A day after a surprise retirement announcement by Clovis Unified Superintendent David Cash, community members were trying to piece together why he was leaving.
Cash wasn't elaborating. Some people close to him said he was not taking their phone calls Saturday.
Also Saturday, the school board president disclosed that Cash did not show up for the board meeting Friday, which had been scheduled at 3:30 p.m. for a continuation of his annual performance review.
Instead, Ginny Hovsepian said, Cash informed the board of his decision to retire. She did not say how the notice was given.
At 6 p.m., the board left the meeting and announced his retirement after signing a document releasing him from his contract. Cash's annual salary was $232,000.
"The board was looking forward to hearing from Dave Cash at Friday's meeting," Hovsepian said. "There were questions, and we were wanting information from Dave."
Hovsepian and other school officials have declined to discuss those questions or the nature of the evaluation, citing state personnel laws.
Dismissal, suspension and discipline were among options listed on the agenda for Friday's meeting.
The closed-door meeting was a continuation of a review that began with a meeting Wednesday.
By all appearances, however, Cash had no major problems with the district, according to those familiar with his work.
"Everybody that I talked to was surprised," said Jose Flores, mayor of Clovis and a Clovis Unified parent.
He said people were calling him Friday night to learn whether he knew details about Cash's departure. The school district had put the word out Friday evening with automated messages to district employees informing them that Cash had retired.
Flores said he last saw Cash on Tuesday, when Clovis City Council members held a quarterly meeting with a subcommittee of Clovis schools trustees.
"Everything seemed fine," the mayor said.
Hovsepian said budget issues were not the problem.
In the coming year's budget, teachers will take a 2% pay cut, and about 25% of the district's vice principals and counselors are reassigned as teachers.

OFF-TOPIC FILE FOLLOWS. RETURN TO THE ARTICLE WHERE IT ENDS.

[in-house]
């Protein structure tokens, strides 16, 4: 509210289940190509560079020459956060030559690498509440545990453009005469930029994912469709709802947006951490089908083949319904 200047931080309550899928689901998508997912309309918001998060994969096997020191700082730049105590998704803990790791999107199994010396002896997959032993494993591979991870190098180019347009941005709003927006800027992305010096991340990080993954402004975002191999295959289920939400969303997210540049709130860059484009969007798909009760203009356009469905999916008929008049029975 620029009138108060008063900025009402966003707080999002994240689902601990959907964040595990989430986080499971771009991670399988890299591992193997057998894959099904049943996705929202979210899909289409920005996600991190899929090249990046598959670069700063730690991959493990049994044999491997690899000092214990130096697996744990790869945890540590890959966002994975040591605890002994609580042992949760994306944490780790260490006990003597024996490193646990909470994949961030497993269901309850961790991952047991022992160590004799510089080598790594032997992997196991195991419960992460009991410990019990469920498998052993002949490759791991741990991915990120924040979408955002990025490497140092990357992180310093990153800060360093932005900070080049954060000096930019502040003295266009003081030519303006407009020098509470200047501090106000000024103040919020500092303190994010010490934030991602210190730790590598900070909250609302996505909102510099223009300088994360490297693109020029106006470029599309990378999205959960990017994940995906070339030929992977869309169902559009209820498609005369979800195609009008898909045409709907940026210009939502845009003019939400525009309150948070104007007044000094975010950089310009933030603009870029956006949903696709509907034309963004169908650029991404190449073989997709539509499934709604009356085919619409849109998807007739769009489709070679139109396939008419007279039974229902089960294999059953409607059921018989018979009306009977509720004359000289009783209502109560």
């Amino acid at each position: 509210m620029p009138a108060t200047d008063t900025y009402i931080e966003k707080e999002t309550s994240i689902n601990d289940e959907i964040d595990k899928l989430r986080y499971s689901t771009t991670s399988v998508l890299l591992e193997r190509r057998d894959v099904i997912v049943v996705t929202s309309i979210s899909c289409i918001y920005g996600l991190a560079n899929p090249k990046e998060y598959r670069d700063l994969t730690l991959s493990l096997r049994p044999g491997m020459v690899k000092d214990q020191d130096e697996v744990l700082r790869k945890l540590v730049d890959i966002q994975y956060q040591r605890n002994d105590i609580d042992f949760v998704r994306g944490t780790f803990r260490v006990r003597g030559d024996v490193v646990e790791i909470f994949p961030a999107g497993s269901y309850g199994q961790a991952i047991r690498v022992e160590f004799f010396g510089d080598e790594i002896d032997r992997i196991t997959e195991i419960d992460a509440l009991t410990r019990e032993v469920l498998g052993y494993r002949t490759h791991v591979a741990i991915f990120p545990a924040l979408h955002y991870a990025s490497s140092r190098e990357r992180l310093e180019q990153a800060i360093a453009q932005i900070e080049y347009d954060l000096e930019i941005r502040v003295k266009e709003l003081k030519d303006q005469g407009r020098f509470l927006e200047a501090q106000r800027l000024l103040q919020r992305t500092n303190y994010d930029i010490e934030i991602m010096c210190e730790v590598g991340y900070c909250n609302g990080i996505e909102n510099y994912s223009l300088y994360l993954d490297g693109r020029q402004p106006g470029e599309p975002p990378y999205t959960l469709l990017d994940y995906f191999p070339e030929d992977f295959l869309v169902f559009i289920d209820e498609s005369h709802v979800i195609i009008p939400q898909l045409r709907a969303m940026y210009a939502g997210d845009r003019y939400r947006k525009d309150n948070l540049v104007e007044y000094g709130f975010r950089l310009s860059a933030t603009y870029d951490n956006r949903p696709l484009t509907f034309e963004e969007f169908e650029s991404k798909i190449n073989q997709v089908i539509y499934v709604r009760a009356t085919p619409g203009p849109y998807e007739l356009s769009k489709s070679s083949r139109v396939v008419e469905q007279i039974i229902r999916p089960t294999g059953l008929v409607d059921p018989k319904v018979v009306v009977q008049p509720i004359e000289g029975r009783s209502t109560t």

"When it comes to budgets, we all go through tough times, and we come out on the other side," she said. "Clovis has a history of working through tough times together."
Academic performance also is not an issue. Scores released Thursday were once again strong for Clovis Unified.
In an email message Friday night, Cash said the major reason he retired from the 38,000-student district was that three close friends have died in the past eight months, and he wants to spend time with his family.
Fellow superintendents view Cash as a statewide leader.
"It's a loss for Clovis Unified and a loss for Valley kids," said Michael Hanson, Fresno Unified superintendent.
Hovsepian has called a special board meeting for Tuesday to discuss appointing an interim superintendent.
Cash will help during the transition and consult with the district as needed, officials said.
"Dave gave us a renewed sense, as a district, of the appreciation for our unique culture," Hovsepian said, without elaborating.
Tim Leary, president of Foundation West, the fundraising arm for Clovis West High School, said the suddenness of Cash's departure "caught me off guard."
But Leary expects Clovis Unified will continue to move forward.
"The reality is it's a big school district made up of a lot of good people, not just one person," he said. "I think the district is going to be fine, the school board will be fine, and they are going to find the right person."